Having chosen to seek Federal tax exempt status, there is only one more choice to make.


The Denver club applied and gained their 501(c)(3) status on the basis of "educational activities," following the lead of the Croquet Foundation of America, which has the identical corporate status. The San Francisco Croquet Club, on the other hand, successfully opted for the exemption on the basis of "encouraging local, regional, national, and international sports competition."

Both exemptions are valid. However, I believe that the latter - encouraging competition in a recognized sport - is the broader category, less subject to challenge, and the more appropriate of the two for a local croquet club.

It is important to note that the Federal examiners are quite strict in determining eligibility for awarding the coveted 501(c)(3) status. You will have to prove your case, convincingly. You may be asked to provide numerous documents, including printed articles on your organization's programs, advertisements and fliers on public service activities, letters from park department executives, and the like. Pictures of the sport could be quite useful, or educational materials from the USCA or the Croquet Foundation of America.

When the Federal examiner reviewed the application for the San Francisco Croquet Club's status on the basis of encouraging sports competition, it was necessary to convince the examiner that USCA Tournament Croquet was:

  1. different and more highly developed than the garden variety croquet she recalled from childhood; and
  2. primarily a serious competitive sport, and only incidentally a recreational activity.

We have reviewed all the fundamental choices, in the order in which they will be made, with regard to incorporation. They are quite simple. If that is not apparent, you probably haven't yet devoted enough thought and discussion to exactly what kind of club you want to have and precisely what your organizational goals are. Making those determinations, as a group, is the beginning of your incorporation process.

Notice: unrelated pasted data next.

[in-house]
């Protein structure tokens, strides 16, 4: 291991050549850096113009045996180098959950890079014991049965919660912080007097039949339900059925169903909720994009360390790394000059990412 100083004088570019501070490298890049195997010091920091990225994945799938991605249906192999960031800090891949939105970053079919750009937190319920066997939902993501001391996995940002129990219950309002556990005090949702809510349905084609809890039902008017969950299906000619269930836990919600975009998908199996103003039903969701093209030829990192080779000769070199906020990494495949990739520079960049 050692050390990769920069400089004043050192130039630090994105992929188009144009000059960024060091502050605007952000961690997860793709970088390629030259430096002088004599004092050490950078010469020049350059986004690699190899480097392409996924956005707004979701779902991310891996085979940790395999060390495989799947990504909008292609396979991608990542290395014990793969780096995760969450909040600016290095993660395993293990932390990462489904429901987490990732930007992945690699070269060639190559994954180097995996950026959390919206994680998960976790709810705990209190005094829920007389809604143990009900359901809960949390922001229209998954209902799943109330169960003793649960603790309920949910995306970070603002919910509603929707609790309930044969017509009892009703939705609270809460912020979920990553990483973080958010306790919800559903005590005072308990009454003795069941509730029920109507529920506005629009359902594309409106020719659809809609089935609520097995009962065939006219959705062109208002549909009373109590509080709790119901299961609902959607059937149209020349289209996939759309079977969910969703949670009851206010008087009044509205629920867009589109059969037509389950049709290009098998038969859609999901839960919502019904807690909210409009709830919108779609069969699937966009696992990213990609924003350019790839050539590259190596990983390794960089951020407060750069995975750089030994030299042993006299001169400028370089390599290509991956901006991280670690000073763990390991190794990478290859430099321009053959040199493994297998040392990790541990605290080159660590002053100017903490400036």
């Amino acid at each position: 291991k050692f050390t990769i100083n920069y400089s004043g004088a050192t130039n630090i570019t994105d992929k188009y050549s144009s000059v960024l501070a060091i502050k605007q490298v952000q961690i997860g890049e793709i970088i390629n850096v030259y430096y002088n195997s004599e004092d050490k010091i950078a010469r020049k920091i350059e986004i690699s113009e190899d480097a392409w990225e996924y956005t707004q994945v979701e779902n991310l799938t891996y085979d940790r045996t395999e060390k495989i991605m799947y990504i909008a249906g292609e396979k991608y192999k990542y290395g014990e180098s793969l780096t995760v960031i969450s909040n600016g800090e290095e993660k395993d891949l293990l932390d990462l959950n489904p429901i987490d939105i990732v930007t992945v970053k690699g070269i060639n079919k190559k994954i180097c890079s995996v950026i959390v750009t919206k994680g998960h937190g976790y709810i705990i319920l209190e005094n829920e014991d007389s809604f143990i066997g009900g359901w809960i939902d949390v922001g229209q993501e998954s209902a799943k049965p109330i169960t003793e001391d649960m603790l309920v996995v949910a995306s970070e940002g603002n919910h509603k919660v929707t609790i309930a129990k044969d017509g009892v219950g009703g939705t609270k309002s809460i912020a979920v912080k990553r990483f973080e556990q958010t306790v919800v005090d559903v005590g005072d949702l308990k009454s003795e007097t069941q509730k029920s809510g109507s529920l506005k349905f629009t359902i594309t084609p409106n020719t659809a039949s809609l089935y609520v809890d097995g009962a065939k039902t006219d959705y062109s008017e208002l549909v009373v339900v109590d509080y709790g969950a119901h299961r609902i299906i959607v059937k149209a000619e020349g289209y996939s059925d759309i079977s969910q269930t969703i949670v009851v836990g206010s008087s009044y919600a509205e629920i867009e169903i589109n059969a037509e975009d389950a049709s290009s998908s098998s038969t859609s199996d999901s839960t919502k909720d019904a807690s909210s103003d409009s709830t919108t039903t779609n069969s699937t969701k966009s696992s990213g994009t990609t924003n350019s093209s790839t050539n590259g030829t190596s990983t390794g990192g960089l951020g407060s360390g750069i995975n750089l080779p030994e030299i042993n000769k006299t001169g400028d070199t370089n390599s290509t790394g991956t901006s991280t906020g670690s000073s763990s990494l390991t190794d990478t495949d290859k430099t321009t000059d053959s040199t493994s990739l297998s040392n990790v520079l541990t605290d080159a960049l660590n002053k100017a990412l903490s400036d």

There are three basic documents you will need to create as a part of your incorporation process.

  1. Articles of Incorporation;
  2. By-laws; and
  3. Standing Rules (sometimes called Member's Code).

The Articles of Incorporation is the official document that is filed with the Secretary of State. It is like a club constitution. In some cases, it may be very brief, setting out only the barest essentials as required by law. In other cases, the Articles might be quite detailed and complex. If you intend to seek recognition from the IRS as a 501(c)(3) corporation (to which donations are deductible) you will be required to include certain promises in your Articles that generally are not required simply to incorporate as a profit or a non-profit corporation.

The By-laws set forth the formal operational rules of the organization, such as:

  1. Classes of membership (voting or non-voting);
  2. Dues and assessments;
  3. Number and powers of directors;
  4. How directors are elected;
  5. When meetings are held;
  6. How officers are selected;
  7. Duties of the officers;
  8. Provision for amendments to the By-laws.

Generally speaking, By-laws of all organizations are fairly standard, addressing most of the same type of issues. The document is not usually filed with the State.

The Standing Rules set forth the policies and procedures that are unique to your club, such as: